Daily Management Review

Skeptics Doubtful, But Washington Sees China Trade Truce As Achievement


Skeptics Doubtful, But Washington Sees China Trade Truce As Achievement
There are very little details of the so called 90 day truce in the US-China trade war along with concerns of whether China would ultimately cow down to US trade demands. But that has not stopped the Trump administration from celebrating it as a significant breakthrough.
"This is just an enormous, enormous event," Larry Kudlow, United States President Donald Trump's top economic adviser, said on Monday about the trade war truce agreed upon between Trump and Chinese President Xi Jingping at the G20 summit in the Argentine capital of Buenos Aires. "This one covers so much ground in some detail, we've never seen this before."
There is however a sense of scepticism among economists about the possibility of what can be done within just 90 days.
"The actual amount of concrete progress made at this meeting appears to have been quite limited," Alec Phillips and other economists at Goldman Sachs wrote in a research note.
The agreement between the two leaders in Buenos Aeries entailed Trump postponing the scheduled increase of the current rates on Chinese products from 10 per cent to 25 per cent from January 1, 2019. In the mean time, the two sides would hold discussions about US allegations against China over its trade practices – specifically the allegation of China usurping American technology through joint ventures and the violation of intellectual property rights.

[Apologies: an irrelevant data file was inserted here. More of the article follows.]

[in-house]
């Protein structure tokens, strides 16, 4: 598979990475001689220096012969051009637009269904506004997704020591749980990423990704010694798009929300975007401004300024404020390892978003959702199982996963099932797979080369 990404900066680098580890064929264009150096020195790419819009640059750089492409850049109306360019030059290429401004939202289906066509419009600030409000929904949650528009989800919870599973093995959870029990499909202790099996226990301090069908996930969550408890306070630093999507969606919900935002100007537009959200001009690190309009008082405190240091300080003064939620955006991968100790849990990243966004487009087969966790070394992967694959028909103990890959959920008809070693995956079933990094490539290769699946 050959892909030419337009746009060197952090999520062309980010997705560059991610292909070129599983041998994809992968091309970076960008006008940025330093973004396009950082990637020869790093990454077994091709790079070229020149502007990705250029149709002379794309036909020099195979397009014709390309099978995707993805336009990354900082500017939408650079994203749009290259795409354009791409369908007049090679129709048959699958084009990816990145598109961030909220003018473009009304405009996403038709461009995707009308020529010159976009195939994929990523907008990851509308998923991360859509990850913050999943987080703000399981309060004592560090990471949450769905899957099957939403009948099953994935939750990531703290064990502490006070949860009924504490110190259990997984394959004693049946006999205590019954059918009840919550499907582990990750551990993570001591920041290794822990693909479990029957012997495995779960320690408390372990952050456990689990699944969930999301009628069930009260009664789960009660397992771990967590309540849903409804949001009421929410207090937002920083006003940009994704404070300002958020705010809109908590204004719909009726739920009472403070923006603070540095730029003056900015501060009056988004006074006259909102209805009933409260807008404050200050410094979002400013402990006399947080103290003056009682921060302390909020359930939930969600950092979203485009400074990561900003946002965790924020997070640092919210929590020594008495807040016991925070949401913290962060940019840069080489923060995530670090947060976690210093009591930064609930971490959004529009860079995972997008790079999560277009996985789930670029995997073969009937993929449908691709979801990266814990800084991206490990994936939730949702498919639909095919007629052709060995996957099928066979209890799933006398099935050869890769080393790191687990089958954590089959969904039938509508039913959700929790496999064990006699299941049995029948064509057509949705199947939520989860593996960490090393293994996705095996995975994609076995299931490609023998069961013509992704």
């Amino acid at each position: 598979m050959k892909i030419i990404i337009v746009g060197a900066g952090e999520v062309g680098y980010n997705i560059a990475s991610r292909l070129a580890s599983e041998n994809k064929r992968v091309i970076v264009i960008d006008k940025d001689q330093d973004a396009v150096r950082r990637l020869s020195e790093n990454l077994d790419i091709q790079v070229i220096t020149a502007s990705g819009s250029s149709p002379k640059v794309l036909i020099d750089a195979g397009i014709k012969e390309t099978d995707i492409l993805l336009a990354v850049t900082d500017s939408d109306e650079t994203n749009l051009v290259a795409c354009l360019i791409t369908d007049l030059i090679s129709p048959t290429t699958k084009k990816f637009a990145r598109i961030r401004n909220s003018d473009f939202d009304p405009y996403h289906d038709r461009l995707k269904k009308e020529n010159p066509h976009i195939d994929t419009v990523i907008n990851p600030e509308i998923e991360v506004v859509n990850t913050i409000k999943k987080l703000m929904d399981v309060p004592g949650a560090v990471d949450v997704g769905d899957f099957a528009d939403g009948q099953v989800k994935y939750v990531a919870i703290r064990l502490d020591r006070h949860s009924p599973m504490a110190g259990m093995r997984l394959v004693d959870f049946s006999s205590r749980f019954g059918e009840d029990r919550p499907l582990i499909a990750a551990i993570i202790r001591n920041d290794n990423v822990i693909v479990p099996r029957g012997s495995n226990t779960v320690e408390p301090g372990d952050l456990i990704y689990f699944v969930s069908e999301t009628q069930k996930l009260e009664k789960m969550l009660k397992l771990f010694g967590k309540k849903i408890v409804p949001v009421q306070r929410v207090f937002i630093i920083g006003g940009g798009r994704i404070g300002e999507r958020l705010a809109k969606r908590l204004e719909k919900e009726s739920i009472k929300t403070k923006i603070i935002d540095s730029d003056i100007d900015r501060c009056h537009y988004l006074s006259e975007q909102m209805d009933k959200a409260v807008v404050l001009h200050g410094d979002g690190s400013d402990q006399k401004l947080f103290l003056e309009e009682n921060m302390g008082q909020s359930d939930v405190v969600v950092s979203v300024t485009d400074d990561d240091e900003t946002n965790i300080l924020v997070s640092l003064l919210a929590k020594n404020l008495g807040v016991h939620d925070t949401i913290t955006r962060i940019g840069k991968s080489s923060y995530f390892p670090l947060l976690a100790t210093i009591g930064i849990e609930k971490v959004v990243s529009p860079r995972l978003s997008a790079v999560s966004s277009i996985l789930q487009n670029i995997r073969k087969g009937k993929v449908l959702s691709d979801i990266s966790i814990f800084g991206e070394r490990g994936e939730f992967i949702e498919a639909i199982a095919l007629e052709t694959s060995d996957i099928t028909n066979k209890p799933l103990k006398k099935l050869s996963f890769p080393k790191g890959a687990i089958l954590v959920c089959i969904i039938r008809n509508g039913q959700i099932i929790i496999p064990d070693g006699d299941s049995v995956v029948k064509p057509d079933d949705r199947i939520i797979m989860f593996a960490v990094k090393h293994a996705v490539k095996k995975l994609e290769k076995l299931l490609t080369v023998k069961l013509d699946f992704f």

The White House said that as a reciprocating gesture to the concession by the US, China has agreed to increase more import of farm, energy and industrial goods from the US.
However, according to large section of economists, the stand of the two parties on the largest of the issues between them is very different which include issues related to China providing subsidies to strategic Chinese industries and the forced transfer of technology of foreign firms through joint ventures with Chinese partners and alleged theft of intellectual property.
"Ninety days is very little time to fix these perennial issues," said Bill Adams, senior economist at PNC.
"It's impossible for China to cancel its industry policies or major industry and technology development plans," said economist Cui Fan of the University of International Business and Economics in Beijing.
Despite the misgivings, economists are relieved that at least there has been a temporary halt in the trade war and the scheduled tariff hikes because of the Trump-Xi meeting. This is because in addition to the increase in the tariff rates, Trump has also threatened to impose import tariffs on the rest of the $267 billion of Chinese goods that are imported into the US. Such a measure would have enhanced the prices of many consumer commodities in the US including things such as smartphones, clothes and toys.
Trump's willingness to reach a truce was potentially triggered by the recent turmoil in the market, said Megan Greene, chief economist at Manulife. "We are no longer in the same buoyant economic or markets environment that we enjoyed earlier this year when threats of tariffs against China were first made," she said.